For eight years, area artists have turned canvases into a check for a charity as part of the Lend A Hand Community Art Auction.

This year, 120 pieces created by community artists will be auctioned off to benefit The Buddy Project. Bidding is currently under way.

Whitney Dahlberg, owner of The Muse, co-founded the event with artist Courtney Prahl.

“My co-founder and I really wanted to use art to help people and get the whole community involved,” Dahlberg said.

Each year the auction benefits a charity. They choose The Buddy Project after talking with the organization’s founder and technical director Eric Zimmerman.

Mike Sutty Sutphin

Mike (Sutty) Sutphin has submitted this piece called “Watchful Snowy.”

Dahlberg said Zimmerman, who publicly talks about having Asberger’s syndrome, was “an inspiration” and she and Prahl felt it was the right charity to partner with this year.

According to its website, the Buddy Project provide technology training and advocacy to the intellectual and developmentally disabled. The organization’s website is

How it works

From June 1 through Aug. 31, The Muse offered blank 8-by-8-inch canvases for $20 each. The artists were then asked to turn the canvases into finished pieces of art and then returned them to The Muse to be included in the auction.

Artists were asked to create something in the theme of “Planting Seeds of Dreams.” Dahlberg said they could be up to the interpretation of the artist — from dreams for the future to gardening.

Also, dreams were asked to be written down on paper and The Muse has turned the entries into a plantable bookmark that Dahlberg said will be sold.

Katie Downs Carew

Katie Downs Carew submitted this piece of art for the Lend A Hand Community Art Auction at The Muse.

Dahlberg said all money collected from the canvases — regardless if a completed piece was returned — will be donated to The Buddy Project. More than 160 canvases were sold but only 120 were returned.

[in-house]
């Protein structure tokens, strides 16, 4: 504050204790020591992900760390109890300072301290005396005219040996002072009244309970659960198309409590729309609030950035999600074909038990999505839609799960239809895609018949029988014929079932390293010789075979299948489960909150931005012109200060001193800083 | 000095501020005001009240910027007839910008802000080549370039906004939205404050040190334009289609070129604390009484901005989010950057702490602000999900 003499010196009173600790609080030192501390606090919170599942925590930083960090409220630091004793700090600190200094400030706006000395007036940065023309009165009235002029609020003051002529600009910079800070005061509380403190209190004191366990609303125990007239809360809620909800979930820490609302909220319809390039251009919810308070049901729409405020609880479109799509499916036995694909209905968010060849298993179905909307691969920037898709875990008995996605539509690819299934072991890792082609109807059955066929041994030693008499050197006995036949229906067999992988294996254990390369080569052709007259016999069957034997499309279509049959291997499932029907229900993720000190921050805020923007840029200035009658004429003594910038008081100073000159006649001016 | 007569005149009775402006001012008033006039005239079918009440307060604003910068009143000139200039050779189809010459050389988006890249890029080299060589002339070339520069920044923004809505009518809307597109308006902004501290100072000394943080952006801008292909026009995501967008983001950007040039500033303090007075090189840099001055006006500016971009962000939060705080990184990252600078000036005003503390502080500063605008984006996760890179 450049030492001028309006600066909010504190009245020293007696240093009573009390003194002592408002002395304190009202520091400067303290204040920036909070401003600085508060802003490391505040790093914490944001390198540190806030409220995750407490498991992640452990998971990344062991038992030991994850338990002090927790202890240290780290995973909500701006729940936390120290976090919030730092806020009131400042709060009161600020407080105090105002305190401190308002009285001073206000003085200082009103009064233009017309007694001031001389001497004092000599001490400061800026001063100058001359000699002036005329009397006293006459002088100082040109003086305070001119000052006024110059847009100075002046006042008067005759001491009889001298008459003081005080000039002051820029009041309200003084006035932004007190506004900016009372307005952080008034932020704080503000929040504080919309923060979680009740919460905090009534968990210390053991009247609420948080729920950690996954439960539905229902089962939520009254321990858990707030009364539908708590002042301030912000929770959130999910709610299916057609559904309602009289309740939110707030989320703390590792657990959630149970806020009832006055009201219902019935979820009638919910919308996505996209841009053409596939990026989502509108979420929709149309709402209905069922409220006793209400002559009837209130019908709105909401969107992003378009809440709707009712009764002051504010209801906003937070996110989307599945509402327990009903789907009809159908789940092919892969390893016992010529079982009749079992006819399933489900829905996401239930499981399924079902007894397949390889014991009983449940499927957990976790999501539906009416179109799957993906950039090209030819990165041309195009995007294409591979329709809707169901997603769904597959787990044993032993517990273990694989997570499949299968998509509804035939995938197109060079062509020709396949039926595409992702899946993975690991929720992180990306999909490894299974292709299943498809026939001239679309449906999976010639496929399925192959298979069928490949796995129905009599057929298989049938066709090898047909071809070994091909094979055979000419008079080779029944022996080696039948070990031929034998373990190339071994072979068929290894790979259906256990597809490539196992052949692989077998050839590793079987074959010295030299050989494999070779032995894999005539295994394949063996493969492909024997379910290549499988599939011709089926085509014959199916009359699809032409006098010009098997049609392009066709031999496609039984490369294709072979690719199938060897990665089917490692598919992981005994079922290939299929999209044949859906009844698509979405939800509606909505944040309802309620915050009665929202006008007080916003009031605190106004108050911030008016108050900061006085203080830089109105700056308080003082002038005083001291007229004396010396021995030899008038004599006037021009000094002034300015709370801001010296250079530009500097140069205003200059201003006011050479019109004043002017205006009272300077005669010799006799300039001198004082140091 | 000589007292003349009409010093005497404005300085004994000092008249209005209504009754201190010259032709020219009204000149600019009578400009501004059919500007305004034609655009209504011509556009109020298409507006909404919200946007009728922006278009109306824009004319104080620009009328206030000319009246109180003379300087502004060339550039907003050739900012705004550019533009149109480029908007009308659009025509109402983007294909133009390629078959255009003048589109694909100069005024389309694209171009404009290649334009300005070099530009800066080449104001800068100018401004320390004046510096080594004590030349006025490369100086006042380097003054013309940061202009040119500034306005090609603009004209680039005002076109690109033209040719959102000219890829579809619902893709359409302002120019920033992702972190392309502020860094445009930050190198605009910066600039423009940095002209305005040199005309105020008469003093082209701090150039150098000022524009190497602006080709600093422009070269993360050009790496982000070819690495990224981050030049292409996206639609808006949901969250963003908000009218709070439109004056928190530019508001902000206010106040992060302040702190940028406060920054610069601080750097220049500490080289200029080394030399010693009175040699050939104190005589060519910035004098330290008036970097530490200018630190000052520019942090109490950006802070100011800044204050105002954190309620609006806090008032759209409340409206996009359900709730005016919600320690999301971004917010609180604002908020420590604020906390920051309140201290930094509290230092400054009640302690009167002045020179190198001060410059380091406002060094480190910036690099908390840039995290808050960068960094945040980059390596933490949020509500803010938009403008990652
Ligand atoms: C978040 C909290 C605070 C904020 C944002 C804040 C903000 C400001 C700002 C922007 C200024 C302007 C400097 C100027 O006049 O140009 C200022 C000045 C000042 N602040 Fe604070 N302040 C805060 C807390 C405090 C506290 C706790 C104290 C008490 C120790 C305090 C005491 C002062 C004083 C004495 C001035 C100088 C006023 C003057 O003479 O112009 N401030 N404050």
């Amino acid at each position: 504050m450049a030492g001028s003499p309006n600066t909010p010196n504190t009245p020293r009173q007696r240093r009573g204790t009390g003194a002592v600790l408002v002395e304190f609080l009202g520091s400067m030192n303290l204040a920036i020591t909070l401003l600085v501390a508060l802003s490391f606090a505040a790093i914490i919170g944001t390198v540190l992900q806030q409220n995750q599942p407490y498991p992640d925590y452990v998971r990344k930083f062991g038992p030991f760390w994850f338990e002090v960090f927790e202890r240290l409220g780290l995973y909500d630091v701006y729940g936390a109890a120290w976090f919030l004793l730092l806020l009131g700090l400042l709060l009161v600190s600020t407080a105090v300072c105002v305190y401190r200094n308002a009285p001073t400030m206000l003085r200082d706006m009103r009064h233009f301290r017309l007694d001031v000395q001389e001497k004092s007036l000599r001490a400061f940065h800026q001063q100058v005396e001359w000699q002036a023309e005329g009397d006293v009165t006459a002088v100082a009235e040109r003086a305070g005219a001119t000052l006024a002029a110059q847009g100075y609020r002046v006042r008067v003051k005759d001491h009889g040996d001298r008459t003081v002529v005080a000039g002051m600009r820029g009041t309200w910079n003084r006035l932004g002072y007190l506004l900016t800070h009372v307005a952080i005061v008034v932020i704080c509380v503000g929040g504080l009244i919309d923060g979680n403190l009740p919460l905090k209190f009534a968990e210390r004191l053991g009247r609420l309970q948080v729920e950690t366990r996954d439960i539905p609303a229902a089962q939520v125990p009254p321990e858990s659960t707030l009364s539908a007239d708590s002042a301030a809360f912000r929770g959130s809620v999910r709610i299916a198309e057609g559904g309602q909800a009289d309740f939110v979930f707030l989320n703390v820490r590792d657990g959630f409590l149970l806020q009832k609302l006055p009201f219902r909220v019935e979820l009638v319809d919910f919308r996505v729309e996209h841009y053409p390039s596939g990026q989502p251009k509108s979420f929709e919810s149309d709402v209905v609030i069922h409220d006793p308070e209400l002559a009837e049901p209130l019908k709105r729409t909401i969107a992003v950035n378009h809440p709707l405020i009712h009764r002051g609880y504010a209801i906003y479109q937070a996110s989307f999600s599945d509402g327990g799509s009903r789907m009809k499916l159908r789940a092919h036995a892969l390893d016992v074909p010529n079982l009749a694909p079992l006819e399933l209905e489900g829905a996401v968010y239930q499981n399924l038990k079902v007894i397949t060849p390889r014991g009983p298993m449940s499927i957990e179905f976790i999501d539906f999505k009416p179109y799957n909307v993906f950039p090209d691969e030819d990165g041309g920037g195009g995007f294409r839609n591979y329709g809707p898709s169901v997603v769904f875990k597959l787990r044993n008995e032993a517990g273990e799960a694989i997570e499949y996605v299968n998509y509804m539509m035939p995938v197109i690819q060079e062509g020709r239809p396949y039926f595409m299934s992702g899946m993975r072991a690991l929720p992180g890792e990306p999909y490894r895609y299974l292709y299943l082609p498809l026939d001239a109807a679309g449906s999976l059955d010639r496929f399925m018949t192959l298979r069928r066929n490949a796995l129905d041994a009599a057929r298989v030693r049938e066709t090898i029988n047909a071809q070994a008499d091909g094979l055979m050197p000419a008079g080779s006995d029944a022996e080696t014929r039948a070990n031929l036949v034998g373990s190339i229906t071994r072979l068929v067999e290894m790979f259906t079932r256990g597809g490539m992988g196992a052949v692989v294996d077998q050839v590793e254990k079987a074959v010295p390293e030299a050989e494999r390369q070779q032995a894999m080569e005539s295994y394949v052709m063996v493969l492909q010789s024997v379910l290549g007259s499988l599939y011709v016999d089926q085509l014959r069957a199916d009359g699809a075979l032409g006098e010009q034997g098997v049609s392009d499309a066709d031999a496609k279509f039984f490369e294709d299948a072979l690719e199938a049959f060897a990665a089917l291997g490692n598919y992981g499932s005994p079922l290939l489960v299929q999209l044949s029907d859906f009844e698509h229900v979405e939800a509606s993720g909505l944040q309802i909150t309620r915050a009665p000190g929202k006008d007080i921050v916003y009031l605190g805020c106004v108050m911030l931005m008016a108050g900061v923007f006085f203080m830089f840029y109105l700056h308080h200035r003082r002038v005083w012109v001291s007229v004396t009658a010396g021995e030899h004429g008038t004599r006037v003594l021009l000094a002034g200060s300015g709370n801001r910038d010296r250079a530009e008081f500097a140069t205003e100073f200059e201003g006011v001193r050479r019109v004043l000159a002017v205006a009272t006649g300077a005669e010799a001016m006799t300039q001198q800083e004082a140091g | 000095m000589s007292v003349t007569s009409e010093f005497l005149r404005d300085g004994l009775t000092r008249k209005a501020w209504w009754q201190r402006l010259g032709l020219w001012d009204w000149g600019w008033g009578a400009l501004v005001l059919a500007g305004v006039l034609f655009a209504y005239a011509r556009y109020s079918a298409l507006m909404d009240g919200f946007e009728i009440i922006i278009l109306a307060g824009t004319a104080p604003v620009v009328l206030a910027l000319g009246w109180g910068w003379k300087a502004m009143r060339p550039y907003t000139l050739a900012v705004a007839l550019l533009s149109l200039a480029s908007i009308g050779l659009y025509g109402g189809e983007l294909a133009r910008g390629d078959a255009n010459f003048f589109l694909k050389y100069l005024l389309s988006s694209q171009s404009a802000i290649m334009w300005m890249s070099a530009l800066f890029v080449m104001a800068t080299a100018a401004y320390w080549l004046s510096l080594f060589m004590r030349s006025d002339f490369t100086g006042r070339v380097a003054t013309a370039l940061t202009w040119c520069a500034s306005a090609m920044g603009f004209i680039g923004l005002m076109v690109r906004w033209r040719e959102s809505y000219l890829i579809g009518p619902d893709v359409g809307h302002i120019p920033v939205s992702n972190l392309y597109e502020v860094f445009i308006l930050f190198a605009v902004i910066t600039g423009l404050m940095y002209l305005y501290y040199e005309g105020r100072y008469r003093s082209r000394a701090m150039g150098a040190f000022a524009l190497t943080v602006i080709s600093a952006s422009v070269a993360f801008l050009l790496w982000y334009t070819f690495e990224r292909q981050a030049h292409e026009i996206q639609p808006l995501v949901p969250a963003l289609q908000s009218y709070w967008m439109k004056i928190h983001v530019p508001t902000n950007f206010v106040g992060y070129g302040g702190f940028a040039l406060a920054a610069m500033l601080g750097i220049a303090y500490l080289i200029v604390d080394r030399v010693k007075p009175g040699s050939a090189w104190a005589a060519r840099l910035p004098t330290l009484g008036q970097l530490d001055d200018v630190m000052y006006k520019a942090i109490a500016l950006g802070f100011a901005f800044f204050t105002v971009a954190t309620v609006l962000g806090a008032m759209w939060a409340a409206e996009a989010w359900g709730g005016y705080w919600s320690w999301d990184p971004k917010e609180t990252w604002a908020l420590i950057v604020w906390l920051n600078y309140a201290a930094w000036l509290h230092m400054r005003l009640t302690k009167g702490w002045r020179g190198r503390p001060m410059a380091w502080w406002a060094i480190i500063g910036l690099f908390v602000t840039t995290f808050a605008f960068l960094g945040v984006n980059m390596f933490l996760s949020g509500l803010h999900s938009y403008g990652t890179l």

Now through Oct. 5, community members have a chance to bid on the completed works. Each piece is on The Muse’s Facebook page in an album with a coordinating number that can be used when calling the business to place a bid.

Since the event’s founding, Dahlberg said they’ve managed to raise more than $35,000 that has been given to charity. Past charities have included such organizations as The League of People with Disabilities and Blessings in a Backpack.

The event has become a real community effort as Dahlberg said District Arts, a new contemporary art gallery also downtown, encouraged its artists to participate and the gallery paid for the canvases.

What Dahlberg loves about the art they receive is that it’s from artists from all different levels, including as young as elementary school-aged.

“The teenagers are way better than me for sure,” she said with a laugh.

The pieces are auctioned off during First Saturday on Oct. 5. That evening there will be a closing party where Dahlberg said many of the artists will be on hand. Bidding will continue until 9 p.m. that evening.

An artist’s perspective
Olga Schrichte Embrace Hope 2019

Olga Schrichte of Frederick has submitted the piece called “Embrace Hope,” which will be auctioned off as part of Lend A Hand Community Art Auction.

Olga Schrichte, 69, of Frederick, has been a contributing artist with Lend A Hand — she guesses — for about five years. Her work is always art quilts, a medium she took up in 1997.

“I love to make pieces for a cause,” she said.

When she heard the theme this year was “Planting Seeds of Dreams,” Schrichte said she thought about the piece of material she had with the Statue of Liberty on it. She thought about what was going on in the news with immigration and wanted to include it.

This year’s submission is called “Embrace Hope,” which was inspired by the recent plight many immigrants are facing today, she said. She wanted to address the immigration issues and also to remind others that immigrants are people, too.

“They are fleeing these horrible conditions with only dreams in their pockets,” she said.

Schrichte said she often is inspired by politics with her work.

She has attended the closing receptions in the past and plans to attend this year, too. And, she said, she likes to start the bidding herself so that it will bring the top dollar for the charity. But, she said, she loves when someone else takes home one of her pieces.

“It’s wonderful. I love people appreciating it,” she said.

Follow Crystal Schelle on Twitter: @crystalschelle

Follow Crystal Schelle on Twitter: @crystalschelle

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